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The stromal microenvironment regulates mammary gland branching morphogenesis. We have observed that mast cells are present in the mammary gland throughout its postnatal development and in particular, are found around the terminal end buds and ductal epithelium of the pubertal gland. Mast cells contribute to allergy, inflammatory diseases, and cancer development, but have not been implicated in normal development. Genetic and pharmacological disruption of mast cell function in the mammary gland revealed that mast cells are involved in rapid proliferation and normal duct branching during puberty, and this effect is independent of macrophage recruitment, which also regulates mammary gland development. For mast cells to exert their effects on normal morphogenesis required activation of their serine proteases and degranulation. Our observations reveal a novel role for mast cells during normal pubertal development in the mammary gland.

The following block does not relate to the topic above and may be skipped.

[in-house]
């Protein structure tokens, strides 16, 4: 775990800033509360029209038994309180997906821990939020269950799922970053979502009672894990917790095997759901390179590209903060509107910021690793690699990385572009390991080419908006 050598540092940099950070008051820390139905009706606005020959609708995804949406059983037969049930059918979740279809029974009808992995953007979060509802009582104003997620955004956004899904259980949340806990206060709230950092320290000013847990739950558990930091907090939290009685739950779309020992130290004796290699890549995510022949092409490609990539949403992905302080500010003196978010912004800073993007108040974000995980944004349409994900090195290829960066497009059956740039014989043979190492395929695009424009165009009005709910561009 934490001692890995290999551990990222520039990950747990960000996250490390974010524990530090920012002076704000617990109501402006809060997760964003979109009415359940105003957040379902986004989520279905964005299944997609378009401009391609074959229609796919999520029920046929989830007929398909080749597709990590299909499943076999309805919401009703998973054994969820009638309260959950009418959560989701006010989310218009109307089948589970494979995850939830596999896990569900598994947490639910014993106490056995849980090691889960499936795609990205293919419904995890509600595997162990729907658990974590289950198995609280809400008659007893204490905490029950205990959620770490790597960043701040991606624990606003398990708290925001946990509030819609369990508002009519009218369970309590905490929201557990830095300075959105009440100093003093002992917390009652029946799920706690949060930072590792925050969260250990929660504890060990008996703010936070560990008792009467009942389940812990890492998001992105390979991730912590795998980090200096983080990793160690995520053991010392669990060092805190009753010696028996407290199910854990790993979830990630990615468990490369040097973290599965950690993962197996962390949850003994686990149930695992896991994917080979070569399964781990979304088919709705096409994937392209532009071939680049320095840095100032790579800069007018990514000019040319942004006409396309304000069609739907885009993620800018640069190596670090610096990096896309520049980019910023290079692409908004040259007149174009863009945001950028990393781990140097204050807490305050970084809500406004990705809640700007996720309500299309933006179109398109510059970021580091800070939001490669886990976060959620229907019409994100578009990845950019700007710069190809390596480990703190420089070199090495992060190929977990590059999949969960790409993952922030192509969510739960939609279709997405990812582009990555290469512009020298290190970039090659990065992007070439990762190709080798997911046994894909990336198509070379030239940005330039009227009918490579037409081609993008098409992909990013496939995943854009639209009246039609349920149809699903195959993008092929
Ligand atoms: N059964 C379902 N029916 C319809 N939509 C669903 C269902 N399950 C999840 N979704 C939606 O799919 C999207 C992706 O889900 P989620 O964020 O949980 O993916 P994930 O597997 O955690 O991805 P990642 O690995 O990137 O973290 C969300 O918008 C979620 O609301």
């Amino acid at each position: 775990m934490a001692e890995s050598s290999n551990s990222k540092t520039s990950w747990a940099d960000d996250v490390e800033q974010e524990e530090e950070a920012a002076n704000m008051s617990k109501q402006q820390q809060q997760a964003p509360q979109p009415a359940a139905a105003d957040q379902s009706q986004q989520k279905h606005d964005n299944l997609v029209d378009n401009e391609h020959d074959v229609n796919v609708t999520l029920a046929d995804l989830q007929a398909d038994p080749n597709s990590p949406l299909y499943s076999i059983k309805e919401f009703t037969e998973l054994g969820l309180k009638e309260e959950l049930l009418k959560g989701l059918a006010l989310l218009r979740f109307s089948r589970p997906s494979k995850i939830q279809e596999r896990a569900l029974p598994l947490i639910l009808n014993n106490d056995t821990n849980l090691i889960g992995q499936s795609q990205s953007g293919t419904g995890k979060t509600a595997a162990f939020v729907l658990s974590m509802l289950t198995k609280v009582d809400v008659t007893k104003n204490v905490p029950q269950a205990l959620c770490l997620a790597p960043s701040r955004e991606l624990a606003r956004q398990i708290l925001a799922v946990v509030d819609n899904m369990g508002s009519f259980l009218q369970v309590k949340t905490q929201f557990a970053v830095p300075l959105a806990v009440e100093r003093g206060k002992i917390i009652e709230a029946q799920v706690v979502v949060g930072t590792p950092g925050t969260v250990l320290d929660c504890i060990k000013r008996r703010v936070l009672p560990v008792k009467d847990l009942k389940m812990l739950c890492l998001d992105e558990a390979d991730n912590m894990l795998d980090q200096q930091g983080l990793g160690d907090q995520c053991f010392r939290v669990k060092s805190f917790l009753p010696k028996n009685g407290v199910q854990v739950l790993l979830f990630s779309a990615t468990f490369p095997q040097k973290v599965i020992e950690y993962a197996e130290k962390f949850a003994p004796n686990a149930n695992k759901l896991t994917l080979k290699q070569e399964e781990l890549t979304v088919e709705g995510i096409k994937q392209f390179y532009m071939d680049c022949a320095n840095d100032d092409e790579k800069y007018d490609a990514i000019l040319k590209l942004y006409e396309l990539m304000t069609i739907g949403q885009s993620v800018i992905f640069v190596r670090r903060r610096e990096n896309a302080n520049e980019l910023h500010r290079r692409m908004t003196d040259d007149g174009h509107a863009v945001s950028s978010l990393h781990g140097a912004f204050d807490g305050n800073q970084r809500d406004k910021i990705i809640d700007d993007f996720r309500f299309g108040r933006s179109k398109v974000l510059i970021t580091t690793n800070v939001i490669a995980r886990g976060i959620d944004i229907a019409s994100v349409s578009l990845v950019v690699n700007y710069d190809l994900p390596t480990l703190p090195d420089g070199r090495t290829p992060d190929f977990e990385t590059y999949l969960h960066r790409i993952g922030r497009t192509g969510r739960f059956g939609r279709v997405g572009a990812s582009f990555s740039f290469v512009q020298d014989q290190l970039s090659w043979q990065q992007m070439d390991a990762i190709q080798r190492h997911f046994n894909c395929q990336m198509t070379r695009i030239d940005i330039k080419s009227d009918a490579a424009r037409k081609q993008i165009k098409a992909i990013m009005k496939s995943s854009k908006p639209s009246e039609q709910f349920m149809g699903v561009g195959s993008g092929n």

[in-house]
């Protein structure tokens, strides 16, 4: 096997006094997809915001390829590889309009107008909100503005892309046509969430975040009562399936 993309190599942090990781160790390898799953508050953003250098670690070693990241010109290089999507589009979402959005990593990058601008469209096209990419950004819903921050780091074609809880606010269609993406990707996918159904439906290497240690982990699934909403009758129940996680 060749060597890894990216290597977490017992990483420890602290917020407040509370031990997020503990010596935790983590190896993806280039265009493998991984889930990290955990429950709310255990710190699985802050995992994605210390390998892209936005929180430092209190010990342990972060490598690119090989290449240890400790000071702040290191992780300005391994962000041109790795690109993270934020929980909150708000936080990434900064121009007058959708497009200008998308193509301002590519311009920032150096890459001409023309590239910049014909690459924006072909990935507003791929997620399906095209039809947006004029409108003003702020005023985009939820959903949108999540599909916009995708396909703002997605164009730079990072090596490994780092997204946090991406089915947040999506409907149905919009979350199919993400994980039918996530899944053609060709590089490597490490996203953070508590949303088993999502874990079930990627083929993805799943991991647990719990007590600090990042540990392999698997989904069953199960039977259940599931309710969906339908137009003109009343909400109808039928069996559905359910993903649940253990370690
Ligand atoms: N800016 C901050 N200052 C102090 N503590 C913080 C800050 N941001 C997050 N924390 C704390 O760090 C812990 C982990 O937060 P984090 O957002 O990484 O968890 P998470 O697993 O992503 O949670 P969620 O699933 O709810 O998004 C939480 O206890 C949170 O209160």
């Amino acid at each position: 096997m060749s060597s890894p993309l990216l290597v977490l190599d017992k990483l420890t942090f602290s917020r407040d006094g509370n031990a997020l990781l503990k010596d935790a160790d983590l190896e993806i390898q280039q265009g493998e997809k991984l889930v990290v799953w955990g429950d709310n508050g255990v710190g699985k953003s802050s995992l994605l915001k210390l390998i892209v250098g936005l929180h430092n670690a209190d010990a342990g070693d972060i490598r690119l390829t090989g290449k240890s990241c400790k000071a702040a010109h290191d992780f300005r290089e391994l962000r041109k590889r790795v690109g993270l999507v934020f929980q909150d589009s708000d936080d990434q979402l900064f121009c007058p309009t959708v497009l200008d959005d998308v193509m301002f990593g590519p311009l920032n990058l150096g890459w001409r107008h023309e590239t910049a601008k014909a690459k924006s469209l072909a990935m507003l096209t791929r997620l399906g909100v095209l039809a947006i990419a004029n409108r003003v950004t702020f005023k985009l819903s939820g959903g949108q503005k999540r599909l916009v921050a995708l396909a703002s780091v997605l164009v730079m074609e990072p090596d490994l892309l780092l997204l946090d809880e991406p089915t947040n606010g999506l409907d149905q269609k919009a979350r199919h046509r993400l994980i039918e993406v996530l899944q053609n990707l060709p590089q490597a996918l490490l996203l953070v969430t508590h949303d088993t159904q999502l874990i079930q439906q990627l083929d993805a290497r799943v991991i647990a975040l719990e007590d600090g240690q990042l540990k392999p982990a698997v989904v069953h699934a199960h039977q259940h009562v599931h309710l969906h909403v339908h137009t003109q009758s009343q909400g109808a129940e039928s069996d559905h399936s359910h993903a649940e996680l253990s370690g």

The developing mouse mammary gland is a good model for investigating the mechanisms that regulate ductal epithelial growth and invasion, in this case, into the mammary fat pad (Cunha et al., 2000; Richert et al., 2000; Wiseman and Werb, 2002). At birth, the mammary gland consists of a fat pad with a rudimentary ductal epithelial tree descending into it from the overlying nipple. These structures parallel the growth of the mouse until the start of puberty (around 3 weeks of age), when ovarian hormones stimulate the development of multilayered bulbous structures called terminal end buds (TEBs) at the tips of growing and branching ducts (Richert et al., 2000; Wiseman and Werb, 2002). Proliferation of TEB cells leads to the bifurcation and elongation of duct structures towards the outer edges of the fat pad by 10-12 weeks of age, when the TEBs regress and become terminal duct ends (Richert et al., 2000; Topper and Freeman, 1980). After the cycle of pregnancy, lactation, and involution, the mammary gland returns to a state similar to that prior to pregnancy.